iPad pilot stumbles at Seattle Children's Hospital

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For all that clinical users of iPads kvell* about, the pilot run of iPads at Seattle Children’s Hospital led to…kvetching*. While Apple claims that 80% of hospitals are either testing or deploying the iPad, this report in CIO details the shortcomings that this one hospital experienced using the applications clinicians are accustomed to using on an iPad:

  • EMRs are unwieldy–just not built for 10 inch screens with no mouse, no keyboard
  • The Citrix virtual desktop is a disaster: pinch, zoom over and over.
  • Cerner is working to distill their app to an iPad version
  • Major security concerns about confidential data leaking to the iCloud (technically explained in the article)
Which demonstrates that the iPad–aside from sterilization and durability concerns–has a long way to go beyond demonstration stage to be useful by professionals for everyday clinical use.
*Our NY Yiddish lesson for the day. Kvell–brag; kvetch–complain.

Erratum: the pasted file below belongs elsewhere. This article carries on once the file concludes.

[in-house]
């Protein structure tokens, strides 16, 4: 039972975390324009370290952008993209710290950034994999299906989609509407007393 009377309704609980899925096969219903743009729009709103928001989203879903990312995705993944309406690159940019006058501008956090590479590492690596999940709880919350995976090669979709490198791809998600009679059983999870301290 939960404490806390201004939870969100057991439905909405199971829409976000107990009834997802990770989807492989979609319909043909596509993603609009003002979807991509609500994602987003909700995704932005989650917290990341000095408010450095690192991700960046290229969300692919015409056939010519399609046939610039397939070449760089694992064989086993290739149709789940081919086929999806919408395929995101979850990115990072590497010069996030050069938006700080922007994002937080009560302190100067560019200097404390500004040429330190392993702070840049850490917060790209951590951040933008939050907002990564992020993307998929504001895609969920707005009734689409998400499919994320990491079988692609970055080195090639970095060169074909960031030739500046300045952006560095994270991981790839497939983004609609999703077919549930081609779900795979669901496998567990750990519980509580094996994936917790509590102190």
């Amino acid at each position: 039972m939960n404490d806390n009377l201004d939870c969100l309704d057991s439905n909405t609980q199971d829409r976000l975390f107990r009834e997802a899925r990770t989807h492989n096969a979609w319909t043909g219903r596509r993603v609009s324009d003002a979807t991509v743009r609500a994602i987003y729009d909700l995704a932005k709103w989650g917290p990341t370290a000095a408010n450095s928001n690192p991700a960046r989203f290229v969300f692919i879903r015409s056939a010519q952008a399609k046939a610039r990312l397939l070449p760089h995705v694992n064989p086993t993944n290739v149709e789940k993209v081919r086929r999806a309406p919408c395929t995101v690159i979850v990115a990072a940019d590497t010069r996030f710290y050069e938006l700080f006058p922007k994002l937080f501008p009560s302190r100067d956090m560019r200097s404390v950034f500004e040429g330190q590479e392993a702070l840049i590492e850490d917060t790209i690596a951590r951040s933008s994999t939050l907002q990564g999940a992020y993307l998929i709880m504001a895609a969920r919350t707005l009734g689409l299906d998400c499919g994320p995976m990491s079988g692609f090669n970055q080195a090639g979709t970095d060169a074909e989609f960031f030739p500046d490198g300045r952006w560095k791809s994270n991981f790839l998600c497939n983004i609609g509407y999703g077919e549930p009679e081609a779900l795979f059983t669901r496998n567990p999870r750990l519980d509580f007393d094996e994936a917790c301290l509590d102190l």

Comments

  1. Leslie Morson

    Steve,
    Interesting article thank you for bringing it to our attention. It continues to amaze me, as an avid ‘Apple’ fan and early adopter, how industries curse and worship the iPad in almost equal measure. How can it be surprising that the iPad fails to live up to expectations? It begs the question who was driving the adoption, clinical staff or IT staff. People get hung up on the brand and the iPad product instead of the technology itself. The iPad has and will continue to change and influence the way many industry sectors do business, largely that change is conceptual. It is not a PC, it does not run applications that many industries rely on ‘out of the box’. I doubt there was an IT bod in the hospital eco system that wasn’t aware of the challenges and the fact that the complex databases, security firewalls and safety protocols would not be without challenge porting to the Apple iPad architecture and not give a good user experience.

    Surfing the web or reading a book is one thing, using a complex piece of software designed with desktops, keyboards and a mouse is something else.

    As an iPad user I can tell you the applications I enjoy using most are those that have been developed for the iPad taking full advantage of the form. I do not think that the iPad has failed in the hospital, the hospital perhaps failed the iPad, had unrealistic expectations, adopted new ways of working bowing to internal pressure from those who didn’t fully understand the technologies……. Now where have I come across this scenario before?